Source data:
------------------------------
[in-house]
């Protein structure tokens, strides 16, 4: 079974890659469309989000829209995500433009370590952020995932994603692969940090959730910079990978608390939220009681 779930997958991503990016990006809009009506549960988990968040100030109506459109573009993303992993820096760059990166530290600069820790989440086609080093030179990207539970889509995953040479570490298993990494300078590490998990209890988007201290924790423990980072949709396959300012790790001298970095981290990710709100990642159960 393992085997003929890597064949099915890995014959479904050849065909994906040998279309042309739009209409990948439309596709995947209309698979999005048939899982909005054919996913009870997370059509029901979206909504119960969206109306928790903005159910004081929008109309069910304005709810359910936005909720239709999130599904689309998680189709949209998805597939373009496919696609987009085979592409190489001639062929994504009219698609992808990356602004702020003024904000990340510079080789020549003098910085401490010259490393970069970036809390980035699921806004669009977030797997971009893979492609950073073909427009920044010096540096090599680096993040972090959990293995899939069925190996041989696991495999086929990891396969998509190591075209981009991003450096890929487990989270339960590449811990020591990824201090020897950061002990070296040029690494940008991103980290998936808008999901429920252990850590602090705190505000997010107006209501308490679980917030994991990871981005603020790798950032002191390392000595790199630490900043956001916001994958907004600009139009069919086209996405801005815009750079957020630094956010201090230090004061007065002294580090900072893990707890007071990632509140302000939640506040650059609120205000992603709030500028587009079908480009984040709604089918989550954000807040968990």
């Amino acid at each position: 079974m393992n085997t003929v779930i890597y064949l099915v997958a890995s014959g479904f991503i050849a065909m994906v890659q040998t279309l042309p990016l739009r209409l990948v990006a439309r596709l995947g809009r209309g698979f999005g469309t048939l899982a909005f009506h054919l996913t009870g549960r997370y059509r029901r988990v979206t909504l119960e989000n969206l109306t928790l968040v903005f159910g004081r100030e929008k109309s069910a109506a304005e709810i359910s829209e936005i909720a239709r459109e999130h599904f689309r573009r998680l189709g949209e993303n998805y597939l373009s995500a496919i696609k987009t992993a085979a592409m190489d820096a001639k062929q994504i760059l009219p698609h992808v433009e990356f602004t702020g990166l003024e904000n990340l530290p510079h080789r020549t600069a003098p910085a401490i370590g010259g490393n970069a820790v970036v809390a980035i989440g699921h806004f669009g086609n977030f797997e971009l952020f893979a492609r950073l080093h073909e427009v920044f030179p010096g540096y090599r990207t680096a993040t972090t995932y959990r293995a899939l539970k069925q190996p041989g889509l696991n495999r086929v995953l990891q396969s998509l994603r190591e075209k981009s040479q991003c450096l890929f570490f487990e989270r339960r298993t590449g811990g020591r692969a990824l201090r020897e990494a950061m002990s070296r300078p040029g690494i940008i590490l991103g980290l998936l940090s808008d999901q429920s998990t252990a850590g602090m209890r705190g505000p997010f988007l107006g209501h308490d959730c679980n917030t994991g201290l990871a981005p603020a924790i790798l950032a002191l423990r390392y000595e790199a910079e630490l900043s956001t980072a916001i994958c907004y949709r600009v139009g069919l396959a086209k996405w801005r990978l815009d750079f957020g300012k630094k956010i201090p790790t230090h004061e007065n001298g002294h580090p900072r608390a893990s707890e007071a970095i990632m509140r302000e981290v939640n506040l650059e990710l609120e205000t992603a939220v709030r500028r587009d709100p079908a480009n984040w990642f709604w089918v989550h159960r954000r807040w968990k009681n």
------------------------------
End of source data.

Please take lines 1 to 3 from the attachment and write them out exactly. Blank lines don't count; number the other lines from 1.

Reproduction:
[in-house]
């Protein structure tokens, strides 16, 4: 079974890659469309989000829209995500433009370590952020995932994603692969940090959730910079990978608390939220009681 779930997958991503990016990006809009009506549960988990968040100030109506459109573009993303992993820096760059990166530290600069820790989440086609080093030179990207539970889509995953040479570490298993990494300078590490998990209890988007201290924790423990980072949709396959300012790790001298970095981290990710709100990642159960 393992085997003929890597064949099915890995014959479904050849065909994906040998279309042309739009209409990948439309596709995947209309698979999005048939899982909005054919996913009870997370059509029901979206909504119960969206109306928790903005159910004081929008109309069910304005709810359910936005909720239709999130599904689309998680189709949209998805597939373009496919696609987009085979592409190489001639062929994504009219698609992808990356602004702020003024904000990340510079080789020549003098910085401490010259490393970069970036809390980035699921806004669009977030797997971009893979492609950073073909427009920044010096540096090599680096993040972090959990293995899939069925190996041989696991495999086929990891396969998509190591075209981009991003450096890929487990989270339960590449811990020591990824201090020897950061002990070296040029690494940008991103980290998936808008999901429920252990850590602090705190505000997010107006209501308490679980917030994991990871981005603020790798950032002191390392000595790199630490900043956001916001994958907004600009139009069919086209996405801005815009750079957020630094956010201090230090004061007065002294580090900072893990707890007071990632509140302000939640506040650059609120205000992603709030500028587009079908480009984040709604089918989550954000807040968990």
């Amino acid at each position: 079974m393992n085997t003929v779930i890597y064949l099915v997958a890995s014959g479904f991503i050849a065909m994906v890659q040998t279309l042309p990016l739009r209409l990948v990006a439309r596709l995947g809009r209309g698979f999005g469309t048939l899982a909005f009506h054919l996913t009870g549960r997370y059509r029901r988990v979206t909504l119960e989000n969206l109306t928790l968040v903005f159910g004081r100030e929008k109309s069910a109506a304005e709810i359910s829209e936005i909720a239709r459109e999130h599904f689309r573009r998680l189709g949209e993303n998805y597939l373009s995500a496919i696609k987009t992993a085979a592409m190489d820096a001639k062929q994504i760059l009219p698609h992808v433009e990356f602004t702020g990166l003024e904000n990340l530290p510079h080789r020549t600069a003098p910085a401490i370590g010259g490393n970069a820790v970036v809390a980035i989440g699921h806004f669009g086609n977030f797997e971009l952020f893979a492609r950073l080093h073909e427009v920044f030179p010096g540096y090599r990207t680096a993040t972090t995932y959990r293995a899939l539970k069925q190996p041989g889509l696991n495999r086929v995953l990891q396969s998509l994603r190591e075209k981009s040479q991003c450096l890929f570490f487990e989270r339960r298993t590449g811990g020591r692969a990824l201090r020897e990494a950061m002990s070296r300078p040029g690494i940008i590490l991103g980290l998936l940090s808008d999901q429920s998990t252990a850590g602090m209890r705190g505000p997010f988007l107006g209501h308490d959730c679980n917030t994991g201290l990871a981005p603020a924790i790798l950032a002191l423990r390392y000595e790199a910079e630490l900043s956001t980072a916001i994958c907004y949709r600009v139009g069919l396959a086209k996405w801005r990978l815009d750079f957020g300012k630094k956010i201090p790790t230090h004061e007065n001298g002294h580090p900072r608390a893990s707890e007071a970095i990632m509140r302000e981290v939640n506040l650059e990710l609120e205000t992603a939220v709030r500028r587009d709100p079908a480009n984040w990642f709604w089918v989550h159960r954000r807040w968990k009681n």